The success of the 86 was in its balance between power, handling and grip and the Supra follows that principle too. The engine provides enough performance to keep the chassis on its toes, which in turns keeps the driver really involved with the car.
The steering is nicely sorted too, allowing you to place the car with precision. And the brakes offer good, consistent stopping power for on-road use. It's just an all around well resolved sports car.
Where would you most like to drive it?
Our time in the Supra was limited to road use only, which means we've yet to fully explore its performance envelope in a safe environment. It would be great to push its limits on a racetrack like Phillip Island or The Bend, where it can stretch its legs on the long straights, show off its poise in the faster corners and its balance in the slower bends.
What's the interior like?
One of the most common ‘criticisms' of the new Supra has been its similarities with the Z4. On the outside there's very little shared between the two, but the cabin is a different story. There are some very noticeable BMW elements – the iDrive system, infotainment menus and gear selector to name a few. But there are also some Toyota-specific elements, such as the instrument panel that remind you what you're driving.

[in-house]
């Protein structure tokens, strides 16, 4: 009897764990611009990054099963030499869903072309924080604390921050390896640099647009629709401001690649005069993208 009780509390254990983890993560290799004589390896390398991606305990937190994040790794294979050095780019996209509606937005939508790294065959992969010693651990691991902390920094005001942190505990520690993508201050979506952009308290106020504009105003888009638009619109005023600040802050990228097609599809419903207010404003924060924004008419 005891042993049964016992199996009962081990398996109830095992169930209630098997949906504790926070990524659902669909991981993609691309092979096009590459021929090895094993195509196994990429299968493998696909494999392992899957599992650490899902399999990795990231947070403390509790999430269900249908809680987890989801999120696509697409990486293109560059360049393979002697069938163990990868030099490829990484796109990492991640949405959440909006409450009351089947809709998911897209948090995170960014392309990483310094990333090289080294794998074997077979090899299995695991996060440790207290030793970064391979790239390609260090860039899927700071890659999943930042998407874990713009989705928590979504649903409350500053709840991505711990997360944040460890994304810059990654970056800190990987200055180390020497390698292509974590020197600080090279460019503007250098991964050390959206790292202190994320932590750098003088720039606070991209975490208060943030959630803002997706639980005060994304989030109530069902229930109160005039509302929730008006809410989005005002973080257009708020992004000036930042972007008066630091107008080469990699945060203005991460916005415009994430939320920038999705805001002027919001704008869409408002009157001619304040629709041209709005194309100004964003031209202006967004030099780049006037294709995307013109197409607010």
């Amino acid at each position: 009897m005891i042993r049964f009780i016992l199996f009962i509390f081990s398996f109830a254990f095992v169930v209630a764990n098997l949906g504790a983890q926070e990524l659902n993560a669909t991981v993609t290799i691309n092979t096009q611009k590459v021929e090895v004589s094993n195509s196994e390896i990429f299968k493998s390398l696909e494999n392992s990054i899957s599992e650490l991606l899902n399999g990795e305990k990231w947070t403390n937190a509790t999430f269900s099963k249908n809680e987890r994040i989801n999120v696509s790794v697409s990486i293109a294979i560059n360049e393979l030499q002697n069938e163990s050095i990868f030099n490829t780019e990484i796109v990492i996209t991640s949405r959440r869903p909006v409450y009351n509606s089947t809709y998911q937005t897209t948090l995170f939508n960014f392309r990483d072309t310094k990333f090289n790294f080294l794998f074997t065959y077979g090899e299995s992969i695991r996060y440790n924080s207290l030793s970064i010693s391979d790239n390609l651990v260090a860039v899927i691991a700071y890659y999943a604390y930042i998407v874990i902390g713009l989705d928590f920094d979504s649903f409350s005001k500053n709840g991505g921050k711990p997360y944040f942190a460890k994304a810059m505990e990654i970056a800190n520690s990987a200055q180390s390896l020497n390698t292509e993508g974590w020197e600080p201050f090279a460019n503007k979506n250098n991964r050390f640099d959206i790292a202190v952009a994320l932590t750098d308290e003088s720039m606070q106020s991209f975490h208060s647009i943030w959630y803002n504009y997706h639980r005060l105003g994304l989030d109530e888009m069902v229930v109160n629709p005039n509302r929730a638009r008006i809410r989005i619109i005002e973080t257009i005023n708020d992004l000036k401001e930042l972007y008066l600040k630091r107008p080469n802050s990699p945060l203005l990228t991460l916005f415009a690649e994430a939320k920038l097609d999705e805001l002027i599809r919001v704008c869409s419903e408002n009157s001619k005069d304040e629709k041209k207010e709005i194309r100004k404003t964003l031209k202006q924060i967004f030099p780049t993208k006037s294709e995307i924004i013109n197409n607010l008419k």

However, the truth is the BMW interior is very nice and is hardly an area that should be criticized. The cost of producing a low-volume sports car is too great even for companies as big as Toyota and BMW, so there will naturally be elements that are shared and that's fine with me.
Is it good value for money?
The GR Supra range begins at $84,900 for the GT model, while the GTS tested by us retails from $94,900; both prices exclude on-road costs. That may sound like a lot of money for a Toyota but the Supra is worth it.
It's a genuine two-seat sports car that can hold its own with Europe's best – because underneath that's largely what it is. When you consider the 3.0-litre M40i Z4 starts at $124,900 the Supra looks even more appealing; more so for enthusiasts than badge snobs perhaps.
It's a typically well-equipped Toyota, with LED headlights, 19-inch alloy wheels, leather-accented seats, dual-zone climate control, keyless entry and ignition, wireless smartphone charging pad and a 12-speaker JBL sound system (to list the highlights) all included in the price.
Would I buy one?
It's a very tempting proposition. It may have a lot in common with the BMW Z4 but it also meets the criteria to live up to the Supra name – punchy inline six, sharp handling and a uniquely Toyota look.
It will be followed by the new GR Yaris hot hatch and next-generation 86, and likely others. If this is what the future of Toyota looks like under this current regime of performance enthusiasts – bring it on!
2020 Toyota GR Supra GTS price and specifications
|From $94,900 plus on-road costs
|3.0-litre six-cylinder turbo petrol
|250kW at 5000-6000rpm
|500Nm at 1600-4500rpm
|Eight-speed automatic, rear-wheel drive
|19×9-inch front, 19×10-inch rear
|Michelin Pilot Sport 255/35 front, 275/35 rear
|4.3 sec (claimed)